Strootman, Rolf & Miguel John Versluys (eds.). 2017. Persianism in antiquity (Oriens et Occidens 25). Franz Steiner Verlag.
The socio-political and cultural memory of the Achaemenid (Persian) Empire played a very important role in Antiquity and later ages. This book is the first to systematically chart these multiform ideas and associations over time and to define them in relation to one another, as Persianism. Hellenistic kings, Parthian monarchs, Romans and Sasanians: they all made a lot of meaning through the evolving concept of “Persia”, as the twenty-one papers in this rich volume illustrate at length.
Persianism underlies the notion of an East-West dichotomy that still pervades modern political rhetoric. In Antiquity and beyond, however, it also functioned in rather different ways, sometimes even as an alternative to Hellenism.
For the contributions, see the Table of Contents.
Source: Persianism in antiquity | Franz Steiner Verlag
Pirngruber, Reinhard. 2017. The economy of late Achaemenid and Seleucid Babylonia. Cambridge University Press.
In this book Reinhard Pirngruber provides a full reassessment of the economic structures and market performance in Late Achaemenid and Seleucid Babylonia. His approach is informed by the theoretical insights of New Institutional Economics and draws heavily on archival cuneiform documents as well as providing the first exhaustive contextualisation of the price data contained in the Babylonian Astronomical Diaries. Historical information gleaned from the accounts of both Babylonian scholars and Greek authors shows the impact of imperial politics on prices in form of exogenous shocks affecting supply and demand. Attention is also paid to the amount of money in circulation. Moreover, the use of regression analysis in modelling historical events breaks new ground in Ancient Near Eastern Studies and gives new impetus to the use of modern economic theory. The book explains the theoretical and statistical methods used so that it is accessible to the full range of historians.
Source: The Economy of Late Achaemenid and Seleucid Babylonia | Reinhard Pirngruber
Rezakhani, Khodadad. 2017. ReOrienting the Sasanians: East Iran in late antiquity (Edinburgh Studies in Ancient Persia). Edinburgh University Press.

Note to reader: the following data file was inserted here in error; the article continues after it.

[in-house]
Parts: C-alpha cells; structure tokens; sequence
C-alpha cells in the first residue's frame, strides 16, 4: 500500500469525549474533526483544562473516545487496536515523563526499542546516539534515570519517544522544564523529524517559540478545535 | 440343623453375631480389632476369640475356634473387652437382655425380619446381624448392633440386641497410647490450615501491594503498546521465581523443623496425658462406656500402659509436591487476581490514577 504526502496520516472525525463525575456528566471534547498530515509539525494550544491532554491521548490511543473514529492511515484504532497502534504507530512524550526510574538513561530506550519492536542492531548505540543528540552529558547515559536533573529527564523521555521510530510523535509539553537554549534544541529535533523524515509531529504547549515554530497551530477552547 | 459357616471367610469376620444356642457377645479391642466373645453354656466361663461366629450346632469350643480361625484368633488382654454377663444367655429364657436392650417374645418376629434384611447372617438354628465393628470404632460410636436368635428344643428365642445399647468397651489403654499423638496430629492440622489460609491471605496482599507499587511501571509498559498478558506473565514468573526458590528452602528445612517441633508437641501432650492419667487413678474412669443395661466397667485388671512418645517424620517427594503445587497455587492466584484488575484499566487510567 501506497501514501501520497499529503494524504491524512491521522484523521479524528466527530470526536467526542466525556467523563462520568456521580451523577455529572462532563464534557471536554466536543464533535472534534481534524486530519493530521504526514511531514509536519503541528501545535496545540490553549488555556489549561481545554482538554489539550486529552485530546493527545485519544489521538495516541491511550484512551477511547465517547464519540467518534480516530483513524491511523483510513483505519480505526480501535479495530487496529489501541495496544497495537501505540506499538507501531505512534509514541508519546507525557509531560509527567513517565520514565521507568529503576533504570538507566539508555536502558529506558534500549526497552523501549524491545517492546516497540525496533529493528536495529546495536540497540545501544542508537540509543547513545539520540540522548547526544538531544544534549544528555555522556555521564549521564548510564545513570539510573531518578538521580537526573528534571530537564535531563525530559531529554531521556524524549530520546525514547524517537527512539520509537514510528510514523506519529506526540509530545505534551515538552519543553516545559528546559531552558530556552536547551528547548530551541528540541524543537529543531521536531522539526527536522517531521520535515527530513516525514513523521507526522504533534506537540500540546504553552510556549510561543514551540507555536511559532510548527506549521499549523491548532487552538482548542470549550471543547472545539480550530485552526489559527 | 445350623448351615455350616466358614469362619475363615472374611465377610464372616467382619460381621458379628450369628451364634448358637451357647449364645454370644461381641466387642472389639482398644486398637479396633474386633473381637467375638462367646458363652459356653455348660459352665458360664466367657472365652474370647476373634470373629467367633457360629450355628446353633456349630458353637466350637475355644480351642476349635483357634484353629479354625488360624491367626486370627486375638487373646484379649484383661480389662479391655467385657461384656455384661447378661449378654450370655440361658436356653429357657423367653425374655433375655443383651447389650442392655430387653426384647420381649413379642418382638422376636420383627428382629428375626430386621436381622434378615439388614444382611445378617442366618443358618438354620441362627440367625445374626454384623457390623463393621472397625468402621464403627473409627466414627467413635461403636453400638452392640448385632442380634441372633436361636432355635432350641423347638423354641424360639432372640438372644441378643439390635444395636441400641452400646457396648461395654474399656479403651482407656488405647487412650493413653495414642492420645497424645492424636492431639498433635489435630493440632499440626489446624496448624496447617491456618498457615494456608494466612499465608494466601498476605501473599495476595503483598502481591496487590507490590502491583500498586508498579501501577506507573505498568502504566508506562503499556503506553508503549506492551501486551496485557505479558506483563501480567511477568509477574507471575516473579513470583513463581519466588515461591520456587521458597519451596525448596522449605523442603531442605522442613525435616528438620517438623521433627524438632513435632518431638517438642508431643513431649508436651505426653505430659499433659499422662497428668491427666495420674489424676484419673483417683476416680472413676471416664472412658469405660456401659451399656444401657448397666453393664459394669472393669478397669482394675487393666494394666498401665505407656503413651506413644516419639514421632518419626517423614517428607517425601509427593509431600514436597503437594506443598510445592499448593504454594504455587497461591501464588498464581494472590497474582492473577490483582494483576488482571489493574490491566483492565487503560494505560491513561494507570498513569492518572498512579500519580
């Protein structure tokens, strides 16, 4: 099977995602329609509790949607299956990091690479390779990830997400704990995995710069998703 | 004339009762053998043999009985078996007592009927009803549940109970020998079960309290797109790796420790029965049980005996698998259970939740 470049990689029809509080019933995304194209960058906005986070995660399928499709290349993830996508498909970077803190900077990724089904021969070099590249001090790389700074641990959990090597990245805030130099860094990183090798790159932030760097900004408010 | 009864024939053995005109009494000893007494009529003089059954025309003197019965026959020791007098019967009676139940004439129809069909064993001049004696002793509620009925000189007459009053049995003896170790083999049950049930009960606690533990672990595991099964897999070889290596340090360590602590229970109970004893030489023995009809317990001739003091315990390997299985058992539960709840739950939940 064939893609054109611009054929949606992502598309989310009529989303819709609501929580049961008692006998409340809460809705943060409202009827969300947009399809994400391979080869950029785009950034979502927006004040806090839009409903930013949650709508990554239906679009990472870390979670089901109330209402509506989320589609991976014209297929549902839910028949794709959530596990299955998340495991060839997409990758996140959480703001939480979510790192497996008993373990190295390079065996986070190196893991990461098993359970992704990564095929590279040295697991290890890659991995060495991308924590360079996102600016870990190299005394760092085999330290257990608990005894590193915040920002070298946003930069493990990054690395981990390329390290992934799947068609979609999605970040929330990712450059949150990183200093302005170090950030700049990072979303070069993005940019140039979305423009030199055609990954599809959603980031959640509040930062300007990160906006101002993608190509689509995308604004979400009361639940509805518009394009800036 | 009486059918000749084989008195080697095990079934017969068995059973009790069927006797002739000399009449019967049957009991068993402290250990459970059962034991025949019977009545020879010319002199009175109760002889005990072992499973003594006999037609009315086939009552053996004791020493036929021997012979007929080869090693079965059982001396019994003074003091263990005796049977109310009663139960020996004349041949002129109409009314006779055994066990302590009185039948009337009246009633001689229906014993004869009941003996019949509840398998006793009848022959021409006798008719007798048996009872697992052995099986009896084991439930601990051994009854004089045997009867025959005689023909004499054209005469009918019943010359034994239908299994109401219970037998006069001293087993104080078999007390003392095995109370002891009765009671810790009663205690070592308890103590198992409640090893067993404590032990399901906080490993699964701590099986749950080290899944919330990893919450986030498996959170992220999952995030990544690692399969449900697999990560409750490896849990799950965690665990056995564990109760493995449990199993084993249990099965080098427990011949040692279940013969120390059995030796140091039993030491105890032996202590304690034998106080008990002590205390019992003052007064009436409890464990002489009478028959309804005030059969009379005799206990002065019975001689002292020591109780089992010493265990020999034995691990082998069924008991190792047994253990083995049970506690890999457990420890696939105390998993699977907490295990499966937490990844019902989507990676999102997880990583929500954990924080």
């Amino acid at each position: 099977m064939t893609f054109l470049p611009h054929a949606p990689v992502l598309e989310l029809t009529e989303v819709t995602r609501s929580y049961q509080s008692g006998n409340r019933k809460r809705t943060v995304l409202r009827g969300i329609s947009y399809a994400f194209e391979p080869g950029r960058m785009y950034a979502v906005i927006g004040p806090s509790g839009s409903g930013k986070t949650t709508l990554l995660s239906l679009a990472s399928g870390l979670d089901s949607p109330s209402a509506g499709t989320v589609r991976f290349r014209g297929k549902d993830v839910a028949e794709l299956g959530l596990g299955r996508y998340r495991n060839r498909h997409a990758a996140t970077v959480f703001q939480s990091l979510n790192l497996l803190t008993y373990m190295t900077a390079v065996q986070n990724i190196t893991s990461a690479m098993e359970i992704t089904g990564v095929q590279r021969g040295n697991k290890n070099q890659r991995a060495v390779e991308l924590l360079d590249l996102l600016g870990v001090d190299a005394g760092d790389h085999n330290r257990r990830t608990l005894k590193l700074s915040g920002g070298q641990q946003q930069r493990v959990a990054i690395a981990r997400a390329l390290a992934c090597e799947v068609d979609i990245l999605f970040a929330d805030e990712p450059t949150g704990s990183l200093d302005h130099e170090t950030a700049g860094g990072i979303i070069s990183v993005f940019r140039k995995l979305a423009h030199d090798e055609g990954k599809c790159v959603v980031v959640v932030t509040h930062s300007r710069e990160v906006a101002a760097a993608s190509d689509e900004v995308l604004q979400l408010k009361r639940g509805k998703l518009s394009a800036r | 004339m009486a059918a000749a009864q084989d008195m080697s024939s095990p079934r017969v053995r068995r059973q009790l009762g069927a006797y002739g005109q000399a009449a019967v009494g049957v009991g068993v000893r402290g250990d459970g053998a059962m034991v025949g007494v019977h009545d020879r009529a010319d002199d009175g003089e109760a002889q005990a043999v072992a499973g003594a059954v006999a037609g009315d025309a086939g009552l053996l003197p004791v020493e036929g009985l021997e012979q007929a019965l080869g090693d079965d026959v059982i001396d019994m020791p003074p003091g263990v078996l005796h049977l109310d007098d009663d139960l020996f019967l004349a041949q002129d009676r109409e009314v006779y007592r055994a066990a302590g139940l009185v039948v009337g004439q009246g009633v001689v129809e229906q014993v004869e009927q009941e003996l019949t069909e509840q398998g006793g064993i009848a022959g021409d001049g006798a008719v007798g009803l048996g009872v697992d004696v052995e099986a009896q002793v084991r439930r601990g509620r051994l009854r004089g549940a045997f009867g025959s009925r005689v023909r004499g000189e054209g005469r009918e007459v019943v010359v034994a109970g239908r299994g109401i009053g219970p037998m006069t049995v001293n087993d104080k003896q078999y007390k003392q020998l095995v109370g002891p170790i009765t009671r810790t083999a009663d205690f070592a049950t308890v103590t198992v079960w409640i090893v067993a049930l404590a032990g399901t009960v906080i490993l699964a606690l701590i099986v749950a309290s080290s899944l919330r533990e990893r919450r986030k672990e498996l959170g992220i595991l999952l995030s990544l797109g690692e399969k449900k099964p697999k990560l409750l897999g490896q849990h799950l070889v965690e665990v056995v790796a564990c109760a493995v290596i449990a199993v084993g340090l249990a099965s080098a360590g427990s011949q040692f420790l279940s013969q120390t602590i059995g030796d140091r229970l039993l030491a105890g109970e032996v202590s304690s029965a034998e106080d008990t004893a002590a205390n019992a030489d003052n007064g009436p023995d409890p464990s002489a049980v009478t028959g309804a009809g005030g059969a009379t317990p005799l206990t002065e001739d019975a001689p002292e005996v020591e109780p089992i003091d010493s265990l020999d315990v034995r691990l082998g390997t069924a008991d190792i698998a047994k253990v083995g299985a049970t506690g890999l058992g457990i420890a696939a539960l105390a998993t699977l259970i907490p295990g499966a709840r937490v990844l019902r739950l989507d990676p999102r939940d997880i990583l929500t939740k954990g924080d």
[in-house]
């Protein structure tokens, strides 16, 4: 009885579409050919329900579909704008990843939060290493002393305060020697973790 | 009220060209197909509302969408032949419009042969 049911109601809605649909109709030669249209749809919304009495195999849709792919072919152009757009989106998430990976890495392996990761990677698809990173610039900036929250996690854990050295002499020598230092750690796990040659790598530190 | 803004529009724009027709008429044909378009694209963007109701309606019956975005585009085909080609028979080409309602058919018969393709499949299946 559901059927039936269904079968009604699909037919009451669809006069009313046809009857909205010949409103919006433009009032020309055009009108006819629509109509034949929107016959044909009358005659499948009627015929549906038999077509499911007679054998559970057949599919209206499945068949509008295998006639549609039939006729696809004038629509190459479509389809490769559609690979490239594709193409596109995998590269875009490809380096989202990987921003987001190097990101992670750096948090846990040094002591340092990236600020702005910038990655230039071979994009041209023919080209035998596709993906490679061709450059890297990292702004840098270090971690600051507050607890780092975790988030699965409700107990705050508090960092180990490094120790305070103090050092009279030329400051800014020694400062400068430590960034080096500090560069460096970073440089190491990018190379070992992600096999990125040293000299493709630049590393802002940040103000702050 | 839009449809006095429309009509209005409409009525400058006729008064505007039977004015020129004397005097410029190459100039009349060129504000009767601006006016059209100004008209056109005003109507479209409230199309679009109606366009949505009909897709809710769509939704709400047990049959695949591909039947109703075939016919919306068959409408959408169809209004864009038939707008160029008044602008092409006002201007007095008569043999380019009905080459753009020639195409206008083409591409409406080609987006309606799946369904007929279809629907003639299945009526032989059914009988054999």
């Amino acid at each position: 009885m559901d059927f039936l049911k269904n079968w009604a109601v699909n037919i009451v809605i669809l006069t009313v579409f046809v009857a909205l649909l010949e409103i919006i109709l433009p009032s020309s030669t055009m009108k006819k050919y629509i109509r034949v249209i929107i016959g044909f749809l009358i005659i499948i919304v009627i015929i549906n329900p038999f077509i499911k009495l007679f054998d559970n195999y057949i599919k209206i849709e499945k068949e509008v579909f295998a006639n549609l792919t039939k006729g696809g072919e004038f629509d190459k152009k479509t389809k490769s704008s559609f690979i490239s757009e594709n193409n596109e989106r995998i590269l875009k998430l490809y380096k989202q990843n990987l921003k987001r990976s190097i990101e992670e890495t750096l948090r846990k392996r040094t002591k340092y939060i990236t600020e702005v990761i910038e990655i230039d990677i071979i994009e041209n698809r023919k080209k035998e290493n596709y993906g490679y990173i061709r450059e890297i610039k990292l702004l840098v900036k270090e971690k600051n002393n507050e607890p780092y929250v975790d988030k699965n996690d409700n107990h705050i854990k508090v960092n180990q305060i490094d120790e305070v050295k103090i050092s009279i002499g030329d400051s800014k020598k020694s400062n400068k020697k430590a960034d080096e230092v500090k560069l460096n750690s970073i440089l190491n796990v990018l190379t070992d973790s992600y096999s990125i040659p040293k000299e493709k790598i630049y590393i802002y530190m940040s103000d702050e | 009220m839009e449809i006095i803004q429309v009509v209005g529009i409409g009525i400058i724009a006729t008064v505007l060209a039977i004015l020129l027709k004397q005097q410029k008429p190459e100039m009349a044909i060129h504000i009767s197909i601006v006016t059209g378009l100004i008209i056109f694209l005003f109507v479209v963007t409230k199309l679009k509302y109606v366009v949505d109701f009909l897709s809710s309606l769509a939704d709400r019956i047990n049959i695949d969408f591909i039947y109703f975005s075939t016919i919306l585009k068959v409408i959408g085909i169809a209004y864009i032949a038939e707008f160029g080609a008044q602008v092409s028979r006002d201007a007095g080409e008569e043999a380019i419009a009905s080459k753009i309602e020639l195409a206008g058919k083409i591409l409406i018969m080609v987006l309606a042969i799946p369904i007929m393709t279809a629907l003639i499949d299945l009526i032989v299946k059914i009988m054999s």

Central Asia is commonly imagined as the marginal land on the periphery of Chinese and Middle Eastern civilisations. At best, it is understood as a series of disconnected areas that served as stop-overs along the Silk Road.
However, in the mediaeval period, this region rose to prominence and importance as one of the centres of Persian-Islamic culture, from the Seljuks to the Mongols and Timur.
Khodadad Rezakhani tells the back story of this rise to prominence, the story of the famed Kushans and mysterious ‘Asian Huns’, and their role in shaping both the Sasanian Empire and the rest of the Middle East.
Source: ReOrienting the Sasanians – Edinburgh University Press
This historical study argues that the Mandaean religion originated under Sasanid rule in the fifth century, not earlier as has been widely accepted. It analyzes primary sources in Syriac, Mandaic, and Arabic to clarify the early history of Mandaeism. This religion, along with several other, shorter-lived new faiths, such as Kentaeism, began in a period of state-sponsored persecution of Babylonian paganism. The Mandaeans would survive to become one of many groups known as Ṣābians by their Muslim neighbors. Rather than seeking to elucidate the history of Mandaeism in terms of other religions to which it can be related, this study approaches the religion through the history of its social contexts.
Table of Contents
1. Early Contacts between Arab Muslims and Aramaean Mandaeans and the Date of Zazay
2. Theodore bar Konay’s Account of Mandaean Origins (circa 792)
3. Three Sixth-Century References to Mandaeans by Name
4. On the Kentaeans and Their Relationship with the Mandaeans
5. The Account of al-Ḥasan ibn Bahlūl (Bar Bahlul), second half of tenth century
6. Identifying Abū ʿAlī
7. The Marshes of the Ṣābians
8. Other Reports on the Mandaeans after Abū ʿAlī
9. Back to the Question of Origins
10. Pre-Mandaean Nāṣoraeans
11. The Religious Environment of Sasanian Iraq
12. Mandaeism as a Changing Tradition
Appendix 1. Bar Konay on the Kentaeans, Dostaeans, and Nerigaeans, in English
Appendix 2. Ibn Waḥšīya on Aramaic Dialects
Kevin T. van Bladel (Ph.D. 2004, Yale University), is Associate Professor of Near Eastern Languages and Cultures at The Ohio State University.
Lieu, Samuel & G. Mikkelsen (eds.). 2016. Between Rome and China: History, religions and material culture of the Silk Road (Silk Road Studies 18). Brepols Publishers.
This book contains a key study on sericulture as well as on the conduct of the trade in silk between China and the Roman Near East using archaeological and literary evidence.
The eight studies in this volume by established and emerging scholars range geographically and chronologically from the Greek Kingdom of Bactria of the 2nd century BCE to the Uighur Kingdoms of Karabalgasun in Mongolia and Qočo in Xinjiang of the 8th-9th centuries CE. It contains a key study on sericulture as well on the conduct of the trade in silk between China and the Roman Near East using archaeological as well as literary evidence. Other topics covered include Sogdian religious art, the role of Manichaeism as a Silk Road religion par excellence, the enigmatic names for the Roman Empire in Chinese sources and a multi-lingual gazetteer of place- and ethnic names in Pre-Islamic Central Asia which will be an essential reference tool for researchers. The volume also contains an author and title index to all the Silk Road Studies volumes published up to 2014. The broad ranging theme covered by this volume should appeal to a wider public fascinated by the history of the Silk Road and wishing to be informed of the latest state of research. Because of the centrality of the topics covered by this study, the volume could serve as a basic reading text for university courses on the history of the Silk Road.